Indeed it would. It would greatly up the chances that the detainees would be able to challenge their treatment in a federal court, before real judges, who would apply real law - starting with the US Constitution and continuing on to the Geneva Conventions. And it would open the prospect that the American people would learn, perhaps in some detail, exactly what was done to those detainees. Rumsfeld called them the "worst of the worst" but we know thanks to a Seton Hall study that roughly 80% of them were picked up by Afghan and Pakistani bounty hunters, and, in the assessment of both FBI and CIA teams that initially screened them, had no business being there. Gates and Rice were correct when they offered that no one would associate these proceedings with justice. That's because they bear no resemblance to justice, as it has traditionally been dispensed in US courts. Nor do they bear much resemblance to the high and honorable standards that have been established under the Uniform Code of Military Justice and the Manual on Courts-Martial. These proceedings are loaded from the outset. Defendants are not permitted counsel of their choosing, and defense counsel have been subjected to a torrent of abuse and mistreatment. Evidentiary rules are weighted in favor of the admission of coerced testimony, including torture-induced testimony, secret evidence, and evidence which cannot be confronted or properly crossexamined. A fair-minded judge might still get to a just result, but the rules the Pentagon dictated, and the shameful provisions the Congress wrote, will make it perilously difficult to get there.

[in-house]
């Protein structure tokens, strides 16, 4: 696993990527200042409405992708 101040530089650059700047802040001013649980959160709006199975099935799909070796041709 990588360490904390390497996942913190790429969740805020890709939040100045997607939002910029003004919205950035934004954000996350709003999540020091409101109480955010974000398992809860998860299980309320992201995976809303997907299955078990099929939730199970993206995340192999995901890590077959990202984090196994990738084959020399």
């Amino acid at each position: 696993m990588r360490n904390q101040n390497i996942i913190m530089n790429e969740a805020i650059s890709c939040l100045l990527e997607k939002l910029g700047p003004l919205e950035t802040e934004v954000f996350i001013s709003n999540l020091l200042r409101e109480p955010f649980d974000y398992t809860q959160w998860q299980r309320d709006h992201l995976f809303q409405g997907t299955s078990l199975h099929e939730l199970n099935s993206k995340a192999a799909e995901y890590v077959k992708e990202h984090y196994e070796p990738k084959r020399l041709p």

Dwight David Eisenhower, the last of our nation's great warrior presidents, said "Though force can protect in emergency, only justice, fairness, consideration and co-operation can finally lead men to the dawn of eternal peace." He reflected the received wisdom of the nation that won World War II and then turned with swift justice to the work of the Nuremberg and Tokyo Tribunals. Through this process, America demonstrated it had a powerful thirst for justice. It vindicated America's cause in the war. It exorcised the demon of fascism which had laid hold of the heart of Europe. And it produced a new world in which the vanquished foes, Germany, Italy and Japan, emerged as America's allies for the coming generations. Eisenhower's faith in the power of justice, pursued swiftly and with a firm sense of fairness, was borne out. Wielded effectively, justice is indeed among the most potent tools in our arsenal.